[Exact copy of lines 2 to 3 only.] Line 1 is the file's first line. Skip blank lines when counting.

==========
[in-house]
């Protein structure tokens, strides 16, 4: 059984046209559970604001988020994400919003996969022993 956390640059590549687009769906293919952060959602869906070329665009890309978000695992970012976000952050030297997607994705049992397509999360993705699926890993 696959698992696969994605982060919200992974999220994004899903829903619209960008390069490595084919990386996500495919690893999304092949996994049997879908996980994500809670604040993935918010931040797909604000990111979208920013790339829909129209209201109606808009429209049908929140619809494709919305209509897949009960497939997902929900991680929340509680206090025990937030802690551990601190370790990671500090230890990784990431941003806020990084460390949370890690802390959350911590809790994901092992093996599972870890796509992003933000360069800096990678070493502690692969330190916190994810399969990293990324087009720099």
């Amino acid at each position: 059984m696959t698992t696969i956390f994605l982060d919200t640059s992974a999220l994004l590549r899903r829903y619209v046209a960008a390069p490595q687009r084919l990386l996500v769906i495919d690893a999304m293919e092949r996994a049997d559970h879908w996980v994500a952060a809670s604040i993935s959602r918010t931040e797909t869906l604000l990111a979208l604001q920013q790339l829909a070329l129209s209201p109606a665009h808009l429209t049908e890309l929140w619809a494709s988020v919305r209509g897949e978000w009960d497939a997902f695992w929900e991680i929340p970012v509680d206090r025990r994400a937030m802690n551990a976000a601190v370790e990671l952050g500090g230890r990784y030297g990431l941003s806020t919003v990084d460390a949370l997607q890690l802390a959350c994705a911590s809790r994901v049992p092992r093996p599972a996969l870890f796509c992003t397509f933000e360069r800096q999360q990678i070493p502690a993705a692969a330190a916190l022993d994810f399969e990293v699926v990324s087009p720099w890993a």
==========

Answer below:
């Protein structure tokens, strides 16, 4: 059984046209559970604001988020994400919003996969022993 956390640059590549687009769906293919952060959602869906070329665009890309978000695992970012976000952050030297997607994705049992397509999360993705699926890993 696959698992696969994605982060919200992974999220994004899903829903619209960008390069490595084919990386996500495919690893999304092949996994049997879908996980994500809670604040993935918010931040797909604000990111979208920013790339829909129209209201109606808009429209049908929140619809494709919305209509897949009960497939997902929900991680929340509680206090025990937030802690551990601190370790990671500090230890990784990431941003806020990084460390949370890690802390959350911590809790994901092992093996599972870890796509992003933000360069800096990678070493502690692969330190916190994810399969990293990324087009720099």
């Amino acid at each position: 059984m696959t698992t696969i956390f994605l982060d919200t640059s992974a999220l994004l590549r899903r829903y619209v046209a960008a390069p490595q687009r084919l990386l996500v769906i495919d690893a999304m293919e092949r996994a049997d559970h879908w996980v994500a952060a809670s604040i993935s959602r918010t931040e797909t869906l604000l990111a979208l604001q920013q790339l829909a070329l129209s209201p109606a665009h808009l429209t049908e890309l929140w619809a494709s988020v919305r209509g897949e978000w009960d497939a997902f695992w929900e991680i929340p970012v509680d206090r025990r994400a937030m802690n551990a976000a601190v370790e990671l952050g500090g230890r990784y030297g990431l941003s806020t919003v990084d460390a949370l997607q890690l802390a959350c994705a911590s809790r994901v049992p092992r093996p599972a996969l870890f796509c992003t397509f933000e360069r800096q999360q990678i070493p502690a993705a692969a330190a916190l022993d994810f399969e990293v699926v990324s087009p720099w890993a």